As we see from this slide, the Pro Duo offers 2x Fiji GPUs with 8GB of HBM, and boasts 16 TFLOPS of compute power (the AMD Nano offers 8.19 TFLOPS, so this is consistent with a dual-Nano setup).

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The cooling system is again a Cooler Master design, with a separate block for each GPU. The hoses have a nice braided cover, and lead to a very thick looking radiator with a pre-attached fan.

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From the look of the fan blades this looks like it's designed to move quite a bit of air, and it will need to considering a single (120 mm?) radiator is handling cooling for a pair of high-end GPUs. Temperatures and noise levels will be something to look for when we have hardware in hand.

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March 14, 2016 | 08:44 PM - Posted by Anonymous (not verified)

These always come out too late for them to be viable, and are hardly viable in the first place.
Polaris is due relatively soon, CrossFire support is hit and miss at best, and you could get two Fury X GPUs for $1200-1300 USD, this card was released at the wrong time at the wrong price at the wrong everything.

March 14, 2016 | 09:10 PM - Posted by D1RTYD1Z619

Lame. Where's the new 400 series cards?!

March 14, 2016 | 09:58 PM - Posted by Virtuous (not verified)

Glad I didn't waste my time watching the live stream.

March 14, 2016 | 10:09 PM - Posted by Anonymous (not verified)

This is really awesome for developers! Really nice!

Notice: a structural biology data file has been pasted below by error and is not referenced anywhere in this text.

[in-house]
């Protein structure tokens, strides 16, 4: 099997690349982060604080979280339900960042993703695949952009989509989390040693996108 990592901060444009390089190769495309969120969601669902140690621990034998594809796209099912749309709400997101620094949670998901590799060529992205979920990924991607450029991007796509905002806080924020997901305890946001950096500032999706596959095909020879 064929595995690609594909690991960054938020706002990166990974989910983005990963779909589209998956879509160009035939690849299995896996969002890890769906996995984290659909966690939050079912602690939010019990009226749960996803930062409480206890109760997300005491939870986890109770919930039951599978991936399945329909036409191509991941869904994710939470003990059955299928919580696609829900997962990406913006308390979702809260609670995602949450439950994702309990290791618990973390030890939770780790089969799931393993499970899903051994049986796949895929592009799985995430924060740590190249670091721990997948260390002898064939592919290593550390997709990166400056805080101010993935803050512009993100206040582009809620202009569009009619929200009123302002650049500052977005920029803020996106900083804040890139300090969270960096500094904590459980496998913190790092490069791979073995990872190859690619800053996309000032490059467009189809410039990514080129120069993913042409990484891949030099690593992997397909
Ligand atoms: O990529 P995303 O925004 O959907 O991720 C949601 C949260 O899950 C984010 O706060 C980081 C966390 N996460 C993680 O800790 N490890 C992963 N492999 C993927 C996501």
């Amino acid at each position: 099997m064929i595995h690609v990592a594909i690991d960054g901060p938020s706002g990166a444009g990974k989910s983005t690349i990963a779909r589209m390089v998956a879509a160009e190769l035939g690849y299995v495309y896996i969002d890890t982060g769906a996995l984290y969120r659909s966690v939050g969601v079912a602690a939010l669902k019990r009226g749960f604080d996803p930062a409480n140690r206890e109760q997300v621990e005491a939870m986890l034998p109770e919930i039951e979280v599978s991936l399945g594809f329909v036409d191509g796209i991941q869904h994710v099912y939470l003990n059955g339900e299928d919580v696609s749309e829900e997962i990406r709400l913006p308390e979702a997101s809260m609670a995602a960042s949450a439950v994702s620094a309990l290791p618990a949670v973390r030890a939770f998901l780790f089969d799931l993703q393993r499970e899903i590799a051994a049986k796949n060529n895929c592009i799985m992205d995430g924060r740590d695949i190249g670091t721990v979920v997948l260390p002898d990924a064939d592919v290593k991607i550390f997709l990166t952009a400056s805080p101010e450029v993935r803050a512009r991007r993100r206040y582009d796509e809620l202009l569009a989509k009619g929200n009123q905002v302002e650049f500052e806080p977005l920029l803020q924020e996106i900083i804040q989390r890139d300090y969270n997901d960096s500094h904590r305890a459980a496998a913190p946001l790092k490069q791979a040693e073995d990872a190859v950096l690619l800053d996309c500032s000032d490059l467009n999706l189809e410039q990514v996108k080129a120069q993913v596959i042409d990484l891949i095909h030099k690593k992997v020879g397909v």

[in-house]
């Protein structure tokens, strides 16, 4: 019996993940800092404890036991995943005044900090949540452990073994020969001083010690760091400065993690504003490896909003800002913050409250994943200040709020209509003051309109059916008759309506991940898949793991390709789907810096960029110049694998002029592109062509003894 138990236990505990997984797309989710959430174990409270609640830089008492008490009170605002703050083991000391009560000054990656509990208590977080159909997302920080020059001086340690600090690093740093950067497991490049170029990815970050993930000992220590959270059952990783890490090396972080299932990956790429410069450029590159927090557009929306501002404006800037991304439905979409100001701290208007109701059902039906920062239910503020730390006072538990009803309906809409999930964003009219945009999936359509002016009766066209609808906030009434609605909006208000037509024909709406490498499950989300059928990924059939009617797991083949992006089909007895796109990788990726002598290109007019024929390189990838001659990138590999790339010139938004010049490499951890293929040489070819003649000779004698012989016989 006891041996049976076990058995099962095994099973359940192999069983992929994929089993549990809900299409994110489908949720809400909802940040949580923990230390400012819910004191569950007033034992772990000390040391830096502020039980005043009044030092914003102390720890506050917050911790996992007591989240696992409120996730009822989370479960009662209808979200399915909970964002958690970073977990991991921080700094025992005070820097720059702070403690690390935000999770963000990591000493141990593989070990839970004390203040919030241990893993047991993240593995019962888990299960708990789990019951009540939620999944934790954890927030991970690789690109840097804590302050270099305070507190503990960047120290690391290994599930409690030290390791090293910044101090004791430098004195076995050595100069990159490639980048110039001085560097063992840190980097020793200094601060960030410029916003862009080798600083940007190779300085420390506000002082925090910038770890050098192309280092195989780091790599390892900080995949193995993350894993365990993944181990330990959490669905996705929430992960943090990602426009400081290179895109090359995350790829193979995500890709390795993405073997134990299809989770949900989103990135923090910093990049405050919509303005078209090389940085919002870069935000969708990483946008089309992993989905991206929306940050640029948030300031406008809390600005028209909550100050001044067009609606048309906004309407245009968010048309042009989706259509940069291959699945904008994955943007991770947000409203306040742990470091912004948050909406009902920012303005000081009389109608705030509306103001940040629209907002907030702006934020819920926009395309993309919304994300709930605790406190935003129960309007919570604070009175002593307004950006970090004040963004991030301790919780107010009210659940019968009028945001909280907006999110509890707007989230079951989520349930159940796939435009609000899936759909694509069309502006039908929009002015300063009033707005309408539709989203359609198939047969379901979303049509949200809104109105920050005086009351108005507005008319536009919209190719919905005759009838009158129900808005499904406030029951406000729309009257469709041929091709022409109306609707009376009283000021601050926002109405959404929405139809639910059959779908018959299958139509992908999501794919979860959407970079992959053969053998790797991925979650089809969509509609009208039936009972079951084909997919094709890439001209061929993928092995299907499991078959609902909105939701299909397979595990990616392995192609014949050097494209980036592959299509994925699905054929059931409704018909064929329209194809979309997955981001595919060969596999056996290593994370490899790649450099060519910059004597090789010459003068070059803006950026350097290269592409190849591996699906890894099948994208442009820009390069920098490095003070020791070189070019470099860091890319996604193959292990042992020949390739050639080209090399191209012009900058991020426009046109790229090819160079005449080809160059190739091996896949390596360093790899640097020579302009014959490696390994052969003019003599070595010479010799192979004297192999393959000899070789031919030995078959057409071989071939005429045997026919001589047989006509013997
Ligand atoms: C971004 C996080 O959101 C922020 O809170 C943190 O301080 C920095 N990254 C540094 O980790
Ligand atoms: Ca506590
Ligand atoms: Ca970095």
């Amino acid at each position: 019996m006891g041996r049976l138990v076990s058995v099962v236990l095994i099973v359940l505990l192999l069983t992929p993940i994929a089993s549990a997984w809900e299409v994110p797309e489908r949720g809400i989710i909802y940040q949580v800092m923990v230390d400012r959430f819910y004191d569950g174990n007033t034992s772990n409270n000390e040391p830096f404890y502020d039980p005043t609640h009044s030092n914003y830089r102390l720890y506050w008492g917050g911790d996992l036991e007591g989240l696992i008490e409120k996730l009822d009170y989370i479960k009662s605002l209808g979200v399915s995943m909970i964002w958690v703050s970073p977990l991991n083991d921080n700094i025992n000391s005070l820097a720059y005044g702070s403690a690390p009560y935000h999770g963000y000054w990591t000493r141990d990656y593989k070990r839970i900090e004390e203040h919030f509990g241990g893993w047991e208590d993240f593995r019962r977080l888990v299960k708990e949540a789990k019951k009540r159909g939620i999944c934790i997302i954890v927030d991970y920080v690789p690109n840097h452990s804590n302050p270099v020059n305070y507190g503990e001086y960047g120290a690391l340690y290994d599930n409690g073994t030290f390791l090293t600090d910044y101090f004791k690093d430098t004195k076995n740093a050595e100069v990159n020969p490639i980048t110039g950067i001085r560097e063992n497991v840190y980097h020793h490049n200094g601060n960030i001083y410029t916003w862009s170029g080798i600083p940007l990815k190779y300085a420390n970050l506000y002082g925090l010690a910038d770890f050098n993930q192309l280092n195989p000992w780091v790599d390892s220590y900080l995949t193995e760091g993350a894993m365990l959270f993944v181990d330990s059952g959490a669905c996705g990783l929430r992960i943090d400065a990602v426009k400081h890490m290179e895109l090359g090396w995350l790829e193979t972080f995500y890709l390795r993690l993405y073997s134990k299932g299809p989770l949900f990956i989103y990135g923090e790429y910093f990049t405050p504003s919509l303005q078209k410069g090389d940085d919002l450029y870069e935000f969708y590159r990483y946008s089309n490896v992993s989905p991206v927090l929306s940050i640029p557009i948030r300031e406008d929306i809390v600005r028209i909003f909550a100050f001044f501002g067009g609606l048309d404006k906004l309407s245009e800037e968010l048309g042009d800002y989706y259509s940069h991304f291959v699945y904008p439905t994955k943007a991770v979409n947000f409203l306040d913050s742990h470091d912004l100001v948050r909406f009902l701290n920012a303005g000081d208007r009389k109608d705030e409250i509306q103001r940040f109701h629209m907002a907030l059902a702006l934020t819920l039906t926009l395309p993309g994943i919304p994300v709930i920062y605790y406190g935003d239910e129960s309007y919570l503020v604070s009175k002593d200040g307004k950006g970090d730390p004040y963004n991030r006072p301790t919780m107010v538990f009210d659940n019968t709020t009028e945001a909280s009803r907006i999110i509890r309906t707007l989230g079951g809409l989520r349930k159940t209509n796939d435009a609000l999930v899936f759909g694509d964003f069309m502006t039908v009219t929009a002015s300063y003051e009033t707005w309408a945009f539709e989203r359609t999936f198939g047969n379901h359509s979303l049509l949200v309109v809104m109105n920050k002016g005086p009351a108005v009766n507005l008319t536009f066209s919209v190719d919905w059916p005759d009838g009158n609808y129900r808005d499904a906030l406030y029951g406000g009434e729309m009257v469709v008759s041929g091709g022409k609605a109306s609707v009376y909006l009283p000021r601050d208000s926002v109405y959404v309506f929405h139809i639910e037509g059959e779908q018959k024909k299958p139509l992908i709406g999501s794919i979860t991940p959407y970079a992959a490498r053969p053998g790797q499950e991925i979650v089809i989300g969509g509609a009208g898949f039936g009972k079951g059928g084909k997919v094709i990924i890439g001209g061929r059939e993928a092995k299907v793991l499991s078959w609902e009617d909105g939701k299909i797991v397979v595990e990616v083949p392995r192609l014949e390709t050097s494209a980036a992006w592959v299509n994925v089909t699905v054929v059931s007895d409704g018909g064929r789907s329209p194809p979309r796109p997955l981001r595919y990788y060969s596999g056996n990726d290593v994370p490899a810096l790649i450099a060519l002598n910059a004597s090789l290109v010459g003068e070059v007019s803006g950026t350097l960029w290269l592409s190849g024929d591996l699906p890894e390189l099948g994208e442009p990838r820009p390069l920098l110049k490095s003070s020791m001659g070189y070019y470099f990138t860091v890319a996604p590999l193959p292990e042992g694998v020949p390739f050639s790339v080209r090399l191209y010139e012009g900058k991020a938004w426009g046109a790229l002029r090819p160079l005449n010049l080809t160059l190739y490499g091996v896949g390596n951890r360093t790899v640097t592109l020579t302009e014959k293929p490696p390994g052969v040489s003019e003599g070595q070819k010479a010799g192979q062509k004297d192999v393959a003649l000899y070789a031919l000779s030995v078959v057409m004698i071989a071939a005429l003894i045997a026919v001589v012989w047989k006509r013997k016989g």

LOL t period thinking this is for consumers.

March 14, 2016 | 10:41 PM - Posted by Randal_46

A reminder of the June launch date for Polaris was the most exciting part of the article for me.

March 15, 2016 | 12:00 AM - Posted by Anonymous (not verified)

I was expecting more information on Polaris, but AMD sure was talking about the future(Paper, and slides and long term investor type info like see what we are doing for our FUTURE SKUs) but not much new talk about Polaris(as in its new ISA, and more detail on the actual features of Polaris and AMD's present products that are to be released "Soon"). Come on AMD let's talk more about Polaris and its micro-architecture. Lots of show but very little new information!

March 15, 2016 | 10:20 PM - Posted by Anonymous (not verified)

seriously dude do you think AMD will tip there hand until they are ready to release? would you?

March 15, 2016 | 07:17 AM - Posted by ryanbush81

This caption has an error:
"The Radeon Pro Duo is cooled by a rear-mounted liquid cooler in this photo"

I believe the cooler for the pro duo is mounted on the front while the CPU is mounted on the back.

I'm happy that AMD is at least in the market. I'm not convinced that this is a good price until I see the performance numbers though.

March 15, 2016 | 08:07 AM - Posted by Penteract (not verified)

I do wish the makers of graphics cards would be crystal-clear about the amount of memory a dual-GPU card has. 8GB of HBM is great - but that's still effectively a 4GB solution since each card uses its own memory. (Not picking on AMD here, they ALL do it, I just find it a bit disingenuous.)

March 15, 2016 | 08:40 AM - Posted by BrightCandle (not verified)

That is going to be a loud card. Typically for dual GPUs we are looking at at least 400W and that ideally is spread across 4x120mm blocks and fans to get the best temperatures and the volume down with 800rpm fans. Trying to cool 300W+ with a single 120mm fan puts you in the 2000 rpm range and that has to be loud.

March 15, 2016 | 10:21 PM - Posted by Anonymous (not verified)

Why would it be loud water cooling that card?

March 15, 2016 | 01:22 PM - Posted by Anonymous (not verified)

... but you can already get 16 TFLOPS from two Fiji cards for $1,000...

March 15, 2016 | 10:22 PM - Posted by Anonymous (not verified)

YA that's my one real beef I have a Fury X just gnna add a nano or Fury to it.